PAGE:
Courts Must Adjudicate Based on Pleadings and Trial Issues

In the Mashola case (22/2022), the Supreme Court of Appeal (SCA) had to determine whether a partial forfeiture order should be imposed on the husband’s pension interest/benefit held by the Government Employee Pension Fund (GEPF) following their divorce. This article discusses the legal principles involved in the case and analyses the court’s decision.

Background and Evidence Presented:

During the trial, it was revealed that the husband had engaged in a long-standing extramarital affair, which had significant impacts on their marital estate. He made minimal financial contributions to the joint estate and transferred assets to his mistress. The wife had to resort to the maintenance court to compel her husband to contribute to the maintenance of their children.

Legal Principles Applicable:

The Divorce Act contains three key provisions relevant to this case. Sections 7(7) and 7(8) address the entitlement of spouses to a half share in each other’s pension interests, while section 9(1) deals with the forfeiture of benefits. In the Wijker v Wijker case, the Appellate Division clarified the legal principles relating to section 9(1), establishing two key steps for the court to consider.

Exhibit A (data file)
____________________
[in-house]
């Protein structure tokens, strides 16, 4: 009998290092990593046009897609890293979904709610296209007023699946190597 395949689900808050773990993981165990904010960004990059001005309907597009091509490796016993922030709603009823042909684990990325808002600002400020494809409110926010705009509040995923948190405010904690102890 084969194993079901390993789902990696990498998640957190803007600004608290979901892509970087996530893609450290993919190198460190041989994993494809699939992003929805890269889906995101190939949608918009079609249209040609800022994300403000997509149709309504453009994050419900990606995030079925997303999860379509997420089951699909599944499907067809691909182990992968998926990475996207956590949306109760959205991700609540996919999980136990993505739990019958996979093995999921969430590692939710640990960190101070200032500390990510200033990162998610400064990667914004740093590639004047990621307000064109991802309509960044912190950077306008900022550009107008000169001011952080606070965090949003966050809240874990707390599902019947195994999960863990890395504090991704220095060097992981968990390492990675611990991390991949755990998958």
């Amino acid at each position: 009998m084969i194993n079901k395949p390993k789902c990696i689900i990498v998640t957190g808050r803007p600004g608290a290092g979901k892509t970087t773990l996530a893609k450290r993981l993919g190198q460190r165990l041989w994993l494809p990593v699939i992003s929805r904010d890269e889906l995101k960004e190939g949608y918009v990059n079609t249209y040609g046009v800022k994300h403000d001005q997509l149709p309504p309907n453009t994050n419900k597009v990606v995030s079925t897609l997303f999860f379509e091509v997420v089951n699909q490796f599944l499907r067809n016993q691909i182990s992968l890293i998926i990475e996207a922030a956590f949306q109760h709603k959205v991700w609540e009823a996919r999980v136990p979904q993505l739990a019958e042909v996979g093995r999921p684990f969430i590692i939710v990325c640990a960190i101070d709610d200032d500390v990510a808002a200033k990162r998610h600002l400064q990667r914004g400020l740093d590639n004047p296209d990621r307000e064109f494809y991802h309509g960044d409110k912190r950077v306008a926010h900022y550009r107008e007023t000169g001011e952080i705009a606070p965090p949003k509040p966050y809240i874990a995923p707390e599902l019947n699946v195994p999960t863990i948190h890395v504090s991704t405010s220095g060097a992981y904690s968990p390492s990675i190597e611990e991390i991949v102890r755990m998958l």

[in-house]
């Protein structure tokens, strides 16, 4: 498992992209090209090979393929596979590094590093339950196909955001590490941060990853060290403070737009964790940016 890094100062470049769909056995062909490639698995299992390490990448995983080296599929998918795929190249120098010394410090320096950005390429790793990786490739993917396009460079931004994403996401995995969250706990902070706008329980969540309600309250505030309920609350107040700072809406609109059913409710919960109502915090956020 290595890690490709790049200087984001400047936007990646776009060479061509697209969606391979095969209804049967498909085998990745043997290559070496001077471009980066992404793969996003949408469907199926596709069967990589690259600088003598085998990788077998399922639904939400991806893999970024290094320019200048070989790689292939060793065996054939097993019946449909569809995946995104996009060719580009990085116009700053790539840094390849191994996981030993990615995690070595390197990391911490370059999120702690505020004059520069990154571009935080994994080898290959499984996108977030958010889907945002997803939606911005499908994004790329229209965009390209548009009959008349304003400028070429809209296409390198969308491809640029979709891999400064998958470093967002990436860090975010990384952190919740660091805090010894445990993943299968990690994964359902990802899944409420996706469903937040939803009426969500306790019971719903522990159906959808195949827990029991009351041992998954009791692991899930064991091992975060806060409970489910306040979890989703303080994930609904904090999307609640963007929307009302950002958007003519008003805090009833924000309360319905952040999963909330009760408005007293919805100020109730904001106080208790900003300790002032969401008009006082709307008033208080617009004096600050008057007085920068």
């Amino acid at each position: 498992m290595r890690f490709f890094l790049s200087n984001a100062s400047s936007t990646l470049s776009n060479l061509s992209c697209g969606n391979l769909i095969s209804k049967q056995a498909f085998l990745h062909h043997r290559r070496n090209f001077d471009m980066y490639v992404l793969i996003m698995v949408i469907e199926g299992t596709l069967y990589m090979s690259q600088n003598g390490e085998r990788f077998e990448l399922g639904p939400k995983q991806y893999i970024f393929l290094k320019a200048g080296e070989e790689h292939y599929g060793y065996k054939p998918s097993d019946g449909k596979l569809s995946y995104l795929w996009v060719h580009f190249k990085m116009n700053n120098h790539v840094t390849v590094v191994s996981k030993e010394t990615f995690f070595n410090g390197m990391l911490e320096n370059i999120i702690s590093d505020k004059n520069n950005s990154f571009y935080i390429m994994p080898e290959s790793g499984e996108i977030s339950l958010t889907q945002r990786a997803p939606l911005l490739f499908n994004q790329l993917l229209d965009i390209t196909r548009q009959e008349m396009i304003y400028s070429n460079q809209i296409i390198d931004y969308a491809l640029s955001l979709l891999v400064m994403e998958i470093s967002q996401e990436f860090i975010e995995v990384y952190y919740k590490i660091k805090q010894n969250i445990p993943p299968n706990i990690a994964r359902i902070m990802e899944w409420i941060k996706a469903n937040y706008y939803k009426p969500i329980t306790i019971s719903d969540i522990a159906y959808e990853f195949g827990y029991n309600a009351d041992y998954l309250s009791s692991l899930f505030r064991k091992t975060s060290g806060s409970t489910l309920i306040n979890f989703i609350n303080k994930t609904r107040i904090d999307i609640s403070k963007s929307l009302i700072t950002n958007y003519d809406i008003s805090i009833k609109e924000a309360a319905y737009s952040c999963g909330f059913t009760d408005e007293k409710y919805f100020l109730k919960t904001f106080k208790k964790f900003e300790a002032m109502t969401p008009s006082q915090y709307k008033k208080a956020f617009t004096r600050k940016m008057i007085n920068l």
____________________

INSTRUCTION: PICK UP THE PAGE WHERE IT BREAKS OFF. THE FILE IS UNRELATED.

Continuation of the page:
Analysis of the Decision:

The full court dismissed Mrs Mashola’s appeal, arguing that she had condoned her husband’s extramarital affair for nine years, which undermined her claim for a forfeiture order. However, the SCA found that condonation was not raised in the pleadings or during the trial before the High Court. The SCA emphasized that courts should not pronounce on claims or defences not presented in the pleadings, highlighting the misdirection of the full court in this case.

Furthermore, the full court failed to apply the two-pronged approach outlined in the Wijker case. The SCA held that the wife did not condone the extramarital relationship on every interpretation of the facts. The court considered various factors, including the humiliation caused by the affair being conducted publicly, the depletion of the joint estate, the husband’s financial support of his mistress at the expense of his family, and Mrs Mashola’s sole dependence on her salary.

This judgment underscores the importance of courts adhering to the principle of adjudicating only on issues raised in the pleadings or during the trial. Pronouncing on claims not presented by the litigants constitutes an impermissible misdirection. In this case, the SCA upheld the appeal, finding that Mr. Mashola’s substantial misconduct and Mrs. Mashola’s direct financial contributions to the joint estate satisfied the requirements for a partial forfeiture order under section 9(1) of the Divorce Act.